Immersion day 1: Laguna Quilotoa

Highlights:

1)      Discovered when they say immersion…they really mean it.  Sólo en español Thankfully, I understand a LOT more than I can speak, which my teacher quickly realized, saying “entiende mas que habla.”  I just laughed cause it’s SO true!
2)      Arrived at our hostel in Quilotoa 6 hours and 3 bus rides later.  Naturally, I had to use the baño immediately, and somehow the door got stuck and I was locked in the bathroom!  I ended up having to escape out the narrow bathroom window…who knew how many ways caving comes in handy?  But, I learned the word for window!
3)      Hiked down to Laguna Quilotoa, a beautiful turquoise colored crater lake formed when the caldera collapsed after an eruption 800 years ago. 
4)      The lake sparked a conversation about my research, lakes and El Niño, again entirely in Spanish.  That was interesting!  Already amazed at how far my Spanish has come in one day!!
5)      Took a kayak out to the middle of the lake to enjoy the views of the crater walls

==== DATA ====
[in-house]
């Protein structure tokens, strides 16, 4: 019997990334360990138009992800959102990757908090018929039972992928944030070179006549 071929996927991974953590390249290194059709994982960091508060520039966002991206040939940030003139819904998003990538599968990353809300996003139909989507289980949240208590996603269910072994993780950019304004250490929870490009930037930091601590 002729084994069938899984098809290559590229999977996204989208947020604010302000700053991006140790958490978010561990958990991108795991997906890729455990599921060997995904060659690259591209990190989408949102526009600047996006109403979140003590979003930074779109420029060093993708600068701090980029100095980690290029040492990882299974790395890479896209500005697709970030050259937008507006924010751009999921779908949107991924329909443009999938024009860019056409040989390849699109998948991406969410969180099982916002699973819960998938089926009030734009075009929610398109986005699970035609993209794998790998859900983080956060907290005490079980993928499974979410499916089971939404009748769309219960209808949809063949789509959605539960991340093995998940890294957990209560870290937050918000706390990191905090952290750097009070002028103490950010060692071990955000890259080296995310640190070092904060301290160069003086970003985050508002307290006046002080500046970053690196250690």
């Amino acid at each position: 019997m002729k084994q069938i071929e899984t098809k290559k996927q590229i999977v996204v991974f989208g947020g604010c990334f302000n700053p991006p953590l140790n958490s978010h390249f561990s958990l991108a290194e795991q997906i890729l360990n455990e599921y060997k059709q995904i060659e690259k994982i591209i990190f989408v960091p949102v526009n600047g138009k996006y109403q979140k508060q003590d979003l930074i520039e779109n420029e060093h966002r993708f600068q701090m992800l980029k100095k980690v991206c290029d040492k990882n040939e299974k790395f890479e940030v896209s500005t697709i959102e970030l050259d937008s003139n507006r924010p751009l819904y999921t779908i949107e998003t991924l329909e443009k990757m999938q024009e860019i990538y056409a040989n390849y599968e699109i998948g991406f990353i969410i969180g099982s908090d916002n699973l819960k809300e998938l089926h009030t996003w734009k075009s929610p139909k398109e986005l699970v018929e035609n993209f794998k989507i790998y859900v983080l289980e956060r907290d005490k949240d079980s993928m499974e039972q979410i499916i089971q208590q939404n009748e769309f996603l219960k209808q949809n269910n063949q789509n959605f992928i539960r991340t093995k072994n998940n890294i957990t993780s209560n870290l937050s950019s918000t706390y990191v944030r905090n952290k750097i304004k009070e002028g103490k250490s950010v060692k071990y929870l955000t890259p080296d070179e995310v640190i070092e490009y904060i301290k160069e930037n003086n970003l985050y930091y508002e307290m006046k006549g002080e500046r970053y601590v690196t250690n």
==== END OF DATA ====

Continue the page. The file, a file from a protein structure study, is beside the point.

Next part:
6)      First experience peeing into a hole in the ground…

7)      The ~1400 foot hike out definitely proved to be more difficult at such high elevation, and I could feel my heart pounding in my chest. (learned later that the lake is situated at 12,800 feet)  Fortunately, I felt better and better as the hike went on and was thankful for the Cotopaxi training right out of the gate!  My teacher didn’t fair the same, and I worried she wasn’t going to make it.  As a result, we finished just as it started to get dark….seems to be a common theme!  Learned the word for nauseous (which is actually the same!): a bad combination of too many sweets, hiking and the altitude for my teacher…
8)      Met 3 men from Holland over dinner, and since my teacher was sick and not eating, I got to speak in English for the first time!  Paid the price later, when my teacher wanted me to practice by telling her all about it en español!
9)      Learned how to say “run/jog” in Spanish, which ironically is only one letter off from the verb for “to try”.  “Trotar = to jog” vs “tratar =to try.”  The irony of this became even more apparent on my run at 12800 feet the next morning…

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